November 1, 1956 |
Limestone County, Alabama
|September 7, 1982, for the Cincinnati Reds|
|Last MLB appearance|
|July 23, 1994, for the Texas Rangers|
|Runs batted in||352|
Gary Eugene Redus (born November 1, 1956 in Limestone County, Alabama), is a former professional baseball player who played in the Major Leagues primarily as an outfielder from 1982–1994. He was a career .252 batter with 90 home runs, 886 hits, 352 RBIs and 322 stolen bases over 1,159 games. Redus and his wife have three daughters: Lakesha, Manisha, and Nakosha and a son, Gary Jr.
Redus, a star at Tanner, Alabama High School, was originally drafted by the Boston Red Sox in 1977 but did not sign, opting to attend Athens State University. The Cincinnati Reds drafted him in the fifteenth round the following year, drafting and sent him to their Pioneer League farm club in Billings, Montana. Redus (who was nearly 21 and thus a few years older than most of the other players in the league) hit for a .462 batting average with 17 home runs and 62 RBI in just 253 at-bats. Redus' average set an all-time professional league record, which still stands.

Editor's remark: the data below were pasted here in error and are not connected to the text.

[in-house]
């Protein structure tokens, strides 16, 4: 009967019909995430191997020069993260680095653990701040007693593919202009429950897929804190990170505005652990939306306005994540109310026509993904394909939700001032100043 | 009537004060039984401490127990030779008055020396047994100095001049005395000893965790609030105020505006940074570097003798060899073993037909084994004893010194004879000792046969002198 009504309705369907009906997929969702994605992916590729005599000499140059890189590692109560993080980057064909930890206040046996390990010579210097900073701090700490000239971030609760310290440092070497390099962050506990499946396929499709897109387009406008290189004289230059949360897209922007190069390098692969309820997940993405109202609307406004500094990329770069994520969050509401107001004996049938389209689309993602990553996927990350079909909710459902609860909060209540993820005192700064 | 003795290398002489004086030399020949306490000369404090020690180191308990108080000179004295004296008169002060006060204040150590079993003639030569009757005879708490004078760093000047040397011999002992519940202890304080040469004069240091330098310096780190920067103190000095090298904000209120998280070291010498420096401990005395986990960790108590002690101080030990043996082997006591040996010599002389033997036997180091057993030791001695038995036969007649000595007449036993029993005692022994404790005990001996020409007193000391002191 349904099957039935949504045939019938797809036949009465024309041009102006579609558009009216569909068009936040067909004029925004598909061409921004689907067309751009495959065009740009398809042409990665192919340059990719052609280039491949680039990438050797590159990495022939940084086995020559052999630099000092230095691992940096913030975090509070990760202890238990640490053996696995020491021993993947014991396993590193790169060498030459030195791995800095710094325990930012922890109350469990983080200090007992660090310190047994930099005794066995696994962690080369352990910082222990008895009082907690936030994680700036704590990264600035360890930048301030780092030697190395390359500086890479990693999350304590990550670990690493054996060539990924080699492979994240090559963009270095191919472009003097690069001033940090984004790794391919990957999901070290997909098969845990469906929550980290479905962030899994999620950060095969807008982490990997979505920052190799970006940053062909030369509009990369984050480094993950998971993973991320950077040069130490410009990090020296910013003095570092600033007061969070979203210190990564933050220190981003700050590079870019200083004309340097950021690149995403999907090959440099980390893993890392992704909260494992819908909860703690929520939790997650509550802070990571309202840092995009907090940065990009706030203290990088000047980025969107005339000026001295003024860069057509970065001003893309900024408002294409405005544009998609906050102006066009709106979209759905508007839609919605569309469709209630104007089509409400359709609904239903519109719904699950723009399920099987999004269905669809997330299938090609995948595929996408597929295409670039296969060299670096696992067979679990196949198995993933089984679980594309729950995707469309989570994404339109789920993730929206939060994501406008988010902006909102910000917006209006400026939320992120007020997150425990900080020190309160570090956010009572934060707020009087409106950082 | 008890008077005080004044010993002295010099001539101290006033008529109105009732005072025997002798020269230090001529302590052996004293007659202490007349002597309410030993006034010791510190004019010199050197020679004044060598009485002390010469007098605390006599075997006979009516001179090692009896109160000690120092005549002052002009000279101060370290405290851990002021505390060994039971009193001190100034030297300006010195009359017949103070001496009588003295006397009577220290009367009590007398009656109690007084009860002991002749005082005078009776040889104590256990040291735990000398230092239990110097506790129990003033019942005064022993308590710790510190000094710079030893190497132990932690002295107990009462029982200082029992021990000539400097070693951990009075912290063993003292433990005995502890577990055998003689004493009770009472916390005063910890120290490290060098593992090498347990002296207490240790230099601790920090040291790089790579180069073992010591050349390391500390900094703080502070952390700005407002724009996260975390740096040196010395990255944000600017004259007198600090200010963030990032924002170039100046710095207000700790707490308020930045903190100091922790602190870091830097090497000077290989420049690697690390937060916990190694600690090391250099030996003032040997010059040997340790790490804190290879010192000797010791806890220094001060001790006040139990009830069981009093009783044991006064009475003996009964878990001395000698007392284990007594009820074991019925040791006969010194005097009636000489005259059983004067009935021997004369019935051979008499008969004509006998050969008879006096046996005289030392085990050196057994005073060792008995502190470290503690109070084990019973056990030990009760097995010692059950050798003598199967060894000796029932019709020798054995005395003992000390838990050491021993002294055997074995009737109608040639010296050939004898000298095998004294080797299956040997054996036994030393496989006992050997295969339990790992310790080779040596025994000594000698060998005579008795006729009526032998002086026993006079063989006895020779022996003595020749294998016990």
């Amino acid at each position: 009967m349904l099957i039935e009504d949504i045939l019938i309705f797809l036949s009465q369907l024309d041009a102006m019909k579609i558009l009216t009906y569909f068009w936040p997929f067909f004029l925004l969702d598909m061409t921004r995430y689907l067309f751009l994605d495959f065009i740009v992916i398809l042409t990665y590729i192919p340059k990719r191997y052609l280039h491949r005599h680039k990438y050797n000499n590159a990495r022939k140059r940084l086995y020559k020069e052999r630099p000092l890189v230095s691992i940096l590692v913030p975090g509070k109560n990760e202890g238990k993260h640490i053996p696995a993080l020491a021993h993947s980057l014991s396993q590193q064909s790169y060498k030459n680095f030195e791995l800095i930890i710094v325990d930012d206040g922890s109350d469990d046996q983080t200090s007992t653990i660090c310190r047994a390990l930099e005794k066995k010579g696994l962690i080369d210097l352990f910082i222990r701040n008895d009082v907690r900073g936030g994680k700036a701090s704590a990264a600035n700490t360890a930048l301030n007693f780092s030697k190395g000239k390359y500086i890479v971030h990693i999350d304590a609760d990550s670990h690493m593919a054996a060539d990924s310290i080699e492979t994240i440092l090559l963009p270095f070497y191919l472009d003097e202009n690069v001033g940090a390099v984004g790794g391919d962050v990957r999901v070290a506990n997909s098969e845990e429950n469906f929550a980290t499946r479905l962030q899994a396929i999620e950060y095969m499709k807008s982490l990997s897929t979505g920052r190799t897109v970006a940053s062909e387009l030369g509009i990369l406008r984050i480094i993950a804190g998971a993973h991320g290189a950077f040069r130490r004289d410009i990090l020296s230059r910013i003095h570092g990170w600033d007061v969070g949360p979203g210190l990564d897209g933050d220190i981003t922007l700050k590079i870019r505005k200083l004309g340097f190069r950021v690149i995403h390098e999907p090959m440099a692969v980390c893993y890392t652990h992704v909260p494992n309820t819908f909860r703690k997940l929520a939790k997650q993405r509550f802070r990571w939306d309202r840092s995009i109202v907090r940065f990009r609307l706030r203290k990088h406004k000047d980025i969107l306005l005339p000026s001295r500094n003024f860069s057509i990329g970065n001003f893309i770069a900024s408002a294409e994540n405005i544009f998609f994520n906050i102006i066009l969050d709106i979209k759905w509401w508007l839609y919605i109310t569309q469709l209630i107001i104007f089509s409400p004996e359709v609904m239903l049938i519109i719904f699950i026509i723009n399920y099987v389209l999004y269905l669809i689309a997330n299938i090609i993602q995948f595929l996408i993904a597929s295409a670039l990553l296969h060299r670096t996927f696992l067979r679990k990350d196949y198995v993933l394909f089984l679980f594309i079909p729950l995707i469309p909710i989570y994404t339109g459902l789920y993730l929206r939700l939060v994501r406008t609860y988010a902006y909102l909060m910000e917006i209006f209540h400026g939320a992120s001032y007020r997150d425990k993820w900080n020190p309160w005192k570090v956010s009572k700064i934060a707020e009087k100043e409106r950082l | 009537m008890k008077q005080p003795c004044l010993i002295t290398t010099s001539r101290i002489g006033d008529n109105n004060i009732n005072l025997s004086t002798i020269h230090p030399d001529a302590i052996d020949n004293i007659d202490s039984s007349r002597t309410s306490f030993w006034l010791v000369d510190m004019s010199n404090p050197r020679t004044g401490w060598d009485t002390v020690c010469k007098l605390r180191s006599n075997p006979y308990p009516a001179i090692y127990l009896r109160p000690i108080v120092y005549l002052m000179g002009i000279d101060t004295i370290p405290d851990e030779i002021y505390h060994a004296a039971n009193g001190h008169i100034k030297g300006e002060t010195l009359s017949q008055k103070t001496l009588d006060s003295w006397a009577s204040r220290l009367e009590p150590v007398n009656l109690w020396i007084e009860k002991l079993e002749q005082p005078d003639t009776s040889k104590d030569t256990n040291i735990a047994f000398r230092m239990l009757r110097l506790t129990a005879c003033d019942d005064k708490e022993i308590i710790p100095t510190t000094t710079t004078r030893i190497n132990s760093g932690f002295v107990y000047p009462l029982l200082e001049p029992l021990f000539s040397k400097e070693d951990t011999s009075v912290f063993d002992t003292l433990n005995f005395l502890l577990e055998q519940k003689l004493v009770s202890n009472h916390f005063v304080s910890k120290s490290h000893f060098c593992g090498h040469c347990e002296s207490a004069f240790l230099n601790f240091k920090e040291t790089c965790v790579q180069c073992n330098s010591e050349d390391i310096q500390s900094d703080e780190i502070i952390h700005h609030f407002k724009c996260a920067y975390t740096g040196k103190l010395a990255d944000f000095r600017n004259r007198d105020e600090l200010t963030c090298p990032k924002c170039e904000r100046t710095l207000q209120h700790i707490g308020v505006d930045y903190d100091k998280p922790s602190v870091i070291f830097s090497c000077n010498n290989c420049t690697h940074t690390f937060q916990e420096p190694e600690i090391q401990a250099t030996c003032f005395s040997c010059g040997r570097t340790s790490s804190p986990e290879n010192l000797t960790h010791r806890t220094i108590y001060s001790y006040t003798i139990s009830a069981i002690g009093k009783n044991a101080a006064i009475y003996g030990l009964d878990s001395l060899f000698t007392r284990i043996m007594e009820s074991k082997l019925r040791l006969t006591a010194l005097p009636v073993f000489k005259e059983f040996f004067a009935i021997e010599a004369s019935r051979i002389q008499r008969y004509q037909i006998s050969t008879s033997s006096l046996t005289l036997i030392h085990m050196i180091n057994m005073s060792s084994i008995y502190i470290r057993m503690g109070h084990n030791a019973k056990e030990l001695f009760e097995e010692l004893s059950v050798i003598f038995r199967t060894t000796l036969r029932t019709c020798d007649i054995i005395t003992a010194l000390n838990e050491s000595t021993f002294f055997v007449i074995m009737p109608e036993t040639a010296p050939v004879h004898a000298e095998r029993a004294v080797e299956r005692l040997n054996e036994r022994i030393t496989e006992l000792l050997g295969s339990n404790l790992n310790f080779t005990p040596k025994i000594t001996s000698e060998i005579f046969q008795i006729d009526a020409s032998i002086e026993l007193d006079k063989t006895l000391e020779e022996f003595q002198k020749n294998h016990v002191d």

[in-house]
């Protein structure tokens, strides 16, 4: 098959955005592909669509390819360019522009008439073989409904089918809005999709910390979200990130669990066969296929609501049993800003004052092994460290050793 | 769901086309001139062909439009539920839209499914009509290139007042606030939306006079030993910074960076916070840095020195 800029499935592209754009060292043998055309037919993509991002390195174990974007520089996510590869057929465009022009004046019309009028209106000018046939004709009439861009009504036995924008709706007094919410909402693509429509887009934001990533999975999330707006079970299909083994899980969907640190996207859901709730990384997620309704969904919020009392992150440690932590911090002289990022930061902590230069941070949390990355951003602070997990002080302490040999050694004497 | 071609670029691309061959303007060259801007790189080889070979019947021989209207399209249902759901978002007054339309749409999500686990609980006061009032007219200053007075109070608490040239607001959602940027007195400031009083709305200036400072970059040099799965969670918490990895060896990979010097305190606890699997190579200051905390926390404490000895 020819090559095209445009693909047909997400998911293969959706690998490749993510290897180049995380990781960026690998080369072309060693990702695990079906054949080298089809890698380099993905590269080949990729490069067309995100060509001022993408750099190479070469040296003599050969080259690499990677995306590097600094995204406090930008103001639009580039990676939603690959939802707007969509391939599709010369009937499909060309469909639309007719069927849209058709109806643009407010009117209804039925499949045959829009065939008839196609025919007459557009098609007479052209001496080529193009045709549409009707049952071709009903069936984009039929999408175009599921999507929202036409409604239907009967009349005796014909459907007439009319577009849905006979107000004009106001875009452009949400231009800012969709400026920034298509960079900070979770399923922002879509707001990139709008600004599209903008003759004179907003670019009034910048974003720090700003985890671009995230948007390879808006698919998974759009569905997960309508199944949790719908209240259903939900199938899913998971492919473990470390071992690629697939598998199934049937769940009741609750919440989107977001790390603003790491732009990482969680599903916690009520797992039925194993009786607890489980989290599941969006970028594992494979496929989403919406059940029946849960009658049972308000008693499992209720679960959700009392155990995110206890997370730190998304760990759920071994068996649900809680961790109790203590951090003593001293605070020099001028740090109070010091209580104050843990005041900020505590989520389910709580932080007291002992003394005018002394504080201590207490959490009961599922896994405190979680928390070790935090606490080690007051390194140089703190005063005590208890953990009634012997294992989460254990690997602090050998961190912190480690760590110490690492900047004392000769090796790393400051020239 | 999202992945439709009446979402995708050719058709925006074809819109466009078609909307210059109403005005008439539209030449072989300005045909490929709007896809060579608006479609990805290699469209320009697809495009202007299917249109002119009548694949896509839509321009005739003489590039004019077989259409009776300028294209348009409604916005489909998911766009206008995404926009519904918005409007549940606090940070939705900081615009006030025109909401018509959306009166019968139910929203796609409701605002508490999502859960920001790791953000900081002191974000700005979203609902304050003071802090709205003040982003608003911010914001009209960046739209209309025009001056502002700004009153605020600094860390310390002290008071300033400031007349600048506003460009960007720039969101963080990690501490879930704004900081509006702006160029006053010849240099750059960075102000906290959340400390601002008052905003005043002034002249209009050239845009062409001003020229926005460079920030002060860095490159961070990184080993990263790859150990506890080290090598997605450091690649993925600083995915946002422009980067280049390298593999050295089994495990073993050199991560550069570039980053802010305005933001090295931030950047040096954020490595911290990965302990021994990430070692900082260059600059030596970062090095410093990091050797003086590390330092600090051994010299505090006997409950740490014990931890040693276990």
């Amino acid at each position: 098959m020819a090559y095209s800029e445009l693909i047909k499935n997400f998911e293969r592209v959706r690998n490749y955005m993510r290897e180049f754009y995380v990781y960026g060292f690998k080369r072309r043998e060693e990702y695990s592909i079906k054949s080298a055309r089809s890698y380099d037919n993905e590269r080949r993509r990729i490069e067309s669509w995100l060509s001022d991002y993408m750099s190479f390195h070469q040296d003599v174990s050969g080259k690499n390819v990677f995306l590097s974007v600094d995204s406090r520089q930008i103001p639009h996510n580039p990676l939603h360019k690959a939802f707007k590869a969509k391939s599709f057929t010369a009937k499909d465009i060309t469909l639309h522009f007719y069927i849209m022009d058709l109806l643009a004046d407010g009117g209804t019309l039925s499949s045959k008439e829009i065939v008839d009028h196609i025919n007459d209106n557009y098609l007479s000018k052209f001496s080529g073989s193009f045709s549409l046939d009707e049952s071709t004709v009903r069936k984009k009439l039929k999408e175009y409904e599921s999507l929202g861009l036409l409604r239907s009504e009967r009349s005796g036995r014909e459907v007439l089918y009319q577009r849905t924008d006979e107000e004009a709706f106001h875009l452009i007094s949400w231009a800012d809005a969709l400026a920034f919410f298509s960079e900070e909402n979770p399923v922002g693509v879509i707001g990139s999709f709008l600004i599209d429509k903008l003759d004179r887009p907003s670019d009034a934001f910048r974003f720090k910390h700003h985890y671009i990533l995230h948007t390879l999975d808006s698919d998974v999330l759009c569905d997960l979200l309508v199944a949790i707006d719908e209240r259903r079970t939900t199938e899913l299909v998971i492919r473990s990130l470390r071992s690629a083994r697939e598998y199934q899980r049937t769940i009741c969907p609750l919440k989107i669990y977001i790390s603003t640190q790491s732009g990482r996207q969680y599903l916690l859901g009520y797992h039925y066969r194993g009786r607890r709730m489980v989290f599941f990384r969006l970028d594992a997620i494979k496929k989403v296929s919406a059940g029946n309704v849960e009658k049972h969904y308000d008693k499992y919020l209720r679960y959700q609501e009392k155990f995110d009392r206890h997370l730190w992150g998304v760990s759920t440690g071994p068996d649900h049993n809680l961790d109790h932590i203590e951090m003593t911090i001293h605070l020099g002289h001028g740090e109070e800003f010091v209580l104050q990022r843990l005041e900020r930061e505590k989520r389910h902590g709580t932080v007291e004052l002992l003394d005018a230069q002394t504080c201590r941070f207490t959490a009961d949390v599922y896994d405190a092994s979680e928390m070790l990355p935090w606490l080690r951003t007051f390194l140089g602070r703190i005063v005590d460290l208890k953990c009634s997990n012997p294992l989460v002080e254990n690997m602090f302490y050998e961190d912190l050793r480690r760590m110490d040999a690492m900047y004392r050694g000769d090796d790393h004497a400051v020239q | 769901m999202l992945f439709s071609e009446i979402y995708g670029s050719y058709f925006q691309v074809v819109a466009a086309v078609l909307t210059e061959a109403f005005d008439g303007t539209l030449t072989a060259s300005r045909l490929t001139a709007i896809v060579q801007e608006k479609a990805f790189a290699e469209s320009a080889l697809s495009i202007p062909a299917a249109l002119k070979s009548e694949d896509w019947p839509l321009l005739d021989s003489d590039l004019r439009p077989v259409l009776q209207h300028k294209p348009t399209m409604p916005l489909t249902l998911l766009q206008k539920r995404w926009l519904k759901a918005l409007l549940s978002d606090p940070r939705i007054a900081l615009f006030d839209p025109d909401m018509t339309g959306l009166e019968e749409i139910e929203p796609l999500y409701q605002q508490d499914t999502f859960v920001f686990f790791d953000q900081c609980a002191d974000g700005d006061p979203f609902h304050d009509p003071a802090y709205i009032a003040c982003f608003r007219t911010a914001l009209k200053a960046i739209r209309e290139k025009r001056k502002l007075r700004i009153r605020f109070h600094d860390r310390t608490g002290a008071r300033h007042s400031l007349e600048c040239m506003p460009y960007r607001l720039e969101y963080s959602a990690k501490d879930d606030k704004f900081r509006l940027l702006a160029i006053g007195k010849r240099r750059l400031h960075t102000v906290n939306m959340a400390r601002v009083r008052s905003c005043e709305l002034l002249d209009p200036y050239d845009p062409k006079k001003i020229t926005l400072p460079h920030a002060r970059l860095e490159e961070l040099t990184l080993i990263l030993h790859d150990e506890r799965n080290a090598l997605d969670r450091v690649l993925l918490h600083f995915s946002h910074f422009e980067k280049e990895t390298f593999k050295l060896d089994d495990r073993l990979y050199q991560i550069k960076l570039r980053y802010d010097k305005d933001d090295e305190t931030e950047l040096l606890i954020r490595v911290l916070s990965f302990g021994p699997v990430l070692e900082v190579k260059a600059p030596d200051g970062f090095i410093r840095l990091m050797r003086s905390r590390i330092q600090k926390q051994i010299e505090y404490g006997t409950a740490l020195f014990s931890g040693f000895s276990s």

After working his way up the Reds' ladder and hitting .333 for AAA Indianapolis in 1982, Redus was recalled in September of that year, staying with Cincinnati through the 1985 season, when he was traded to the Philadelphia Phillies. The Phillies traded him to the Chicago White Sox in 1987, and Chicago traded Redus to the Pittsburgh Pirates to 1988. He had his best offensive season in 1989 and helped the Pirates to three straight National League Eastern Division titles from 1990–92, but his production was hampered by injuries. Redus led all batters with a .438 average through the first six games of the 1992 NLCS, but a broken foot kept him out of the decisive seventh game, when the Atlanta Braves scored three times in the bottom of the ninth to erase a 2-0 Pirates lead and snatch the NL pennant. Redus opted for free agency at the end of 1992, playing two injury-plagued seasons with the Texas Rangers before retiring at the end of the 1994 campaign.